I. The Gurudharma On Bhiksuni Ordination in Different Vinayas
According to tradition, the gurudharmas, "principles to be respected," were stipulated by the Buddha as a pre-condition for granting his foster mother Mahaprajapati Gautami the higher ordination.
The different Vinaya texts report that by accepting these principles to be respected Mahaprajapati Gautami became the first bhiksuni (nun), marking the starting point for the coming into being of an order of bhiksunis.
While the different Vinayas agree in mentioning a set of eight such gurudharmas, the sequence in which these principles are listed varies considerably, as does their actual formulation. (3)
The themes broached by these eight principles to be respected concern matters of monastic etiquette, such as stipulating that a bhiksuni should behave respectfully even towards a junior bhiksu (monk), and the carrying out of legal acts.
One legal act mentioned in all Vinaya lists of the eight gurudharmas is the procedure for conducting bhiksuni ordination.
As a starting point for subsequent discussion, in what follows the different versions of this gurudharma that appear in the canonical Vinayas are translated from the Chinese, Sanskrit and Pali originals;
(4) the Tibetan version is taken up in more detail in the second part of the present paper.
The translations below are given in alphabetical order according to the school affiliation of the respective Vinaya.
The numbering given in brackets reflects the position of this particular gurudharma within the whole set of eight.
Dharmaguptaka Vinaya (no. 4): "A siksamana (probationer) who has trained in the precepts should request the higher ordination from the community of bhiksus." (5)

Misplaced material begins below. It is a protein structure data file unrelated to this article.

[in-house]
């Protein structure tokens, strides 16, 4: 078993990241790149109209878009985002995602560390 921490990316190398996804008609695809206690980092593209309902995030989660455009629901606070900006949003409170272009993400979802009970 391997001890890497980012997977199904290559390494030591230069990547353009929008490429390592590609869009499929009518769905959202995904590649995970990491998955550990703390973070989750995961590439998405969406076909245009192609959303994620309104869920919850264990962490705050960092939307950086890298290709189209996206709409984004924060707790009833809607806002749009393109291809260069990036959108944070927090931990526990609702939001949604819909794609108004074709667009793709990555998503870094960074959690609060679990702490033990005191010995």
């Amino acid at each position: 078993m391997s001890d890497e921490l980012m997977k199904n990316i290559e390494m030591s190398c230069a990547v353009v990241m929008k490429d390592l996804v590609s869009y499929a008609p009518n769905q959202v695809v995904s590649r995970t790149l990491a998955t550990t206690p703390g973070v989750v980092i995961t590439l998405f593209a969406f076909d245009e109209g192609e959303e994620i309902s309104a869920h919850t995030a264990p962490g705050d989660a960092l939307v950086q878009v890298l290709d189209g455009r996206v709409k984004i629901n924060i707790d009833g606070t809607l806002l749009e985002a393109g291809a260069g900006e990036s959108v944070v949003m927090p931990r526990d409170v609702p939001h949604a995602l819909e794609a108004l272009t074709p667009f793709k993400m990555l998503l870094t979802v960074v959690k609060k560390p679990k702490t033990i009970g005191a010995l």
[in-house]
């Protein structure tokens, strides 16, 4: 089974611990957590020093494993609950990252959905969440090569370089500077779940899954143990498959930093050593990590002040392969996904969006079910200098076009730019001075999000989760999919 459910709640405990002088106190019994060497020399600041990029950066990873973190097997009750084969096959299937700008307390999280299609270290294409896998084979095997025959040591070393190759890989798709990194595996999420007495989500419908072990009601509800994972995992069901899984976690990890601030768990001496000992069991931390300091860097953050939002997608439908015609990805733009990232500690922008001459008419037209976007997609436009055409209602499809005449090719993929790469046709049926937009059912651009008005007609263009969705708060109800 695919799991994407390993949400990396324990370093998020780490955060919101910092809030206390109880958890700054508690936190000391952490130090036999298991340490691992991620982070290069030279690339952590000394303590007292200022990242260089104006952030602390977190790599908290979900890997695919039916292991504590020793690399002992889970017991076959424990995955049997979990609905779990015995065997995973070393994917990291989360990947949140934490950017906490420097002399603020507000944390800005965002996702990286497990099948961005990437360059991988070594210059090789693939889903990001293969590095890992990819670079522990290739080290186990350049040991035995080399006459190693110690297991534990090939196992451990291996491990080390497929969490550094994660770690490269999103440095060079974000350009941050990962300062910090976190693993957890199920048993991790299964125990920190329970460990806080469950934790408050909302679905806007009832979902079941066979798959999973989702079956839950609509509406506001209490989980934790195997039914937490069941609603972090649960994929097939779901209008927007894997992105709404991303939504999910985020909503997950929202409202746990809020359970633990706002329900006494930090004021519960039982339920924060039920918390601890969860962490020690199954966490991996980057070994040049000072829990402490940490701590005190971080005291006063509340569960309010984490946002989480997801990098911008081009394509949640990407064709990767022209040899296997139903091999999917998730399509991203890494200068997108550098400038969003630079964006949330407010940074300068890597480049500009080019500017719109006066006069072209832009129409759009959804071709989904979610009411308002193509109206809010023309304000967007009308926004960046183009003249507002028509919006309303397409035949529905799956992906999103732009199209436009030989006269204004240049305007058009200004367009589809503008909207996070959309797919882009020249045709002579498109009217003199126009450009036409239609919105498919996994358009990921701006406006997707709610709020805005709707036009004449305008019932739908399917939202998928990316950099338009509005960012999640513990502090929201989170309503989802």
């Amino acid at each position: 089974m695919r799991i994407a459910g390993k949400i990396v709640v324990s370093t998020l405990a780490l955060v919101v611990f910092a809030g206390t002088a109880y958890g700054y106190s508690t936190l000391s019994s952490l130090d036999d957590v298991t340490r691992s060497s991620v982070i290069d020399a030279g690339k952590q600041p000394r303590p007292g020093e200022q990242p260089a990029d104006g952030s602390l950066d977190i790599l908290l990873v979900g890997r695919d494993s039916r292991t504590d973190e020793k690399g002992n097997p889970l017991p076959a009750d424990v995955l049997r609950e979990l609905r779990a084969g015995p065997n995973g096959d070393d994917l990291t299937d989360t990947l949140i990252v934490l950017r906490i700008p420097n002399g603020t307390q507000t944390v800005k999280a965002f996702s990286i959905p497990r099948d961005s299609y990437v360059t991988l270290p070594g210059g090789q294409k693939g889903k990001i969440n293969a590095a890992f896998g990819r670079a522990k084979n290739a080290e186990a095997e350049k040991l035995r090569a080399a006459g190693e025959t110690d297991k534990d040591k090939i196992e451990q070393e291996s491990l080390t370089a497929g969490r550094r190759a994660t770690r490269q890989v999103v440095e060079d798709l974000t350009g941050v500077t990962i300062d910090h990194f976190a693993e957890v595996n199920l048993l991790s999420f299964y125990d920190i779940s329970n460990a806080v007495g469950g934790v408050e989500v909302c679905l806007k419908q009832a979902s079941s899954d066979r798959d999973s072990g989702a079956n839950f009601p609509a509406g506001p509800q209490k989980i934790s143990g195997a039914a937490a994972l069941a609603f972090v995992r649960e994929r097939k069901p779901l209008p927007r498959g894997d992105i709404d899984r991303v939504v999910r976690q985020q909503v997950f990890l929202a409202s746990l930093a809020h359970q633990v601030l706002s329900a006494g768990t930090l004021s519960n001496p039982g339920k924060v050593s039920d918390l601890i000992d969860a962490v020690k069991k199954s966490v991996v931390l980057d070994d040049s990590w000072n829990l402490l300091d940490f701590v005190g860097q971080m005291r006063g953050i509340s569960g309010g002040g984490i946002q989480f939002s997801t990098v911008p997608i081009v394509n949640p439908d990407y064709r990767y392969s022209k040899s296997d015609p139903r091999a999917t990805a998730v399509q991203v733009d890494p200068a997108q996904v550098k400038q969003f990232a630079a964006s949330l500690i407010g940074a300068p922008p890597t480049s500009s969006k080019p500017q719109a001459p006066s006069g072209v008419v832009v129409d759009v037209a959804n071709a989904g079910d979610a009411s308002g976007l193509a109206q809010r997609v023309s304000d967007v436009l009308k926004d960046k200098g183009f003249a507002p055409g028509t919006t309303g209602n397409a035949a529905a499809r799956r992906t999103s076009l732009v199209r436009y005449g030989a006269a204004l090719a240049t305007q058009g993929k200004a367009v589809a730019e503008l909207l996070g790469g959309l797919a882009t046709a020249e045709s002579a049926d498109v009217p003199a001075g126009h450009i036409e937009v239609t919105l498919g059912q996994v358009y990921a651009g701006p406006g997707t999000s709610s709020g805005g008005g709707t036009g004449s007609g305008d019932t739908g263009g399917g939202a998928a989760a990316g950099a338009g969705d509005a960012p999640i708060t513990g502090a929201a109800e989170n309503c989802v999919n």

Lokottaravada-Mahasamghika Vinaya (no. 2): "A girl of eighteen years, having been instructed in the training and having completed this training for two years, should seek the higher ordination from both communities." (6)
Mahasamghika Vinaya (no. 2): "Having trained for two years in the precepts, she receives higher ordination in both communities." (7)
Mahisasaka Vinaya (no. 4): "A siksamana who has trained in the precepts for two years should receive the higher ordination in both communities." (8)
Mulasarvastivada Vinaya (no. 1): "The bhiksunis should seek from the bhiksus the going forth and the higher ordination, the becoming of a bhiksuni ." (9)
Sarvastivada Vinaya (no. 2): "A bhiksunishould request the higher ordination from the community of bhiksus." (10)
Sammitiya Vinaya (1): "A bhiksuni should certainly seek the gaining of the higher ordination from the community of bhiksus." (11)
Theravada Vinaya (no. 6): "A siksamana who has trained for two years in six principles should seek for higher ordination from both communities." (12)
I.2 Comparative study
Comparing the canonical Vinaya versions of the gurudharma stipulation concerning how bhiksuni ordination should be carried out brings to light two significant differences.
One of these two differences concerns the period to be observed as a probationer, or siksamana.
While the Dharmaguptaka Vinaya version simply speaks of a siksamana who has trained in the precepts, the Mahasamghika, Mahisasaka, and Theravada Vinaya versions note that her probationary period lasts for two years.
The Lokottaravada-Mahasamghika Vinaya also indicates that she should be eighteen years old.
The Theravada Vinaya provides still further detail, as it mentions that during these two years the siksamana has to observe six rules.
Alongside these variations in the degree to which the details of the probationary training are introduced, perhaps the most prominent difference among these versions is that the formulations of this gurudharma in the Mulasarvastivada, Sarvastivada, and Sammitiya Vinayas do not mention the need to observe a probationary period at all.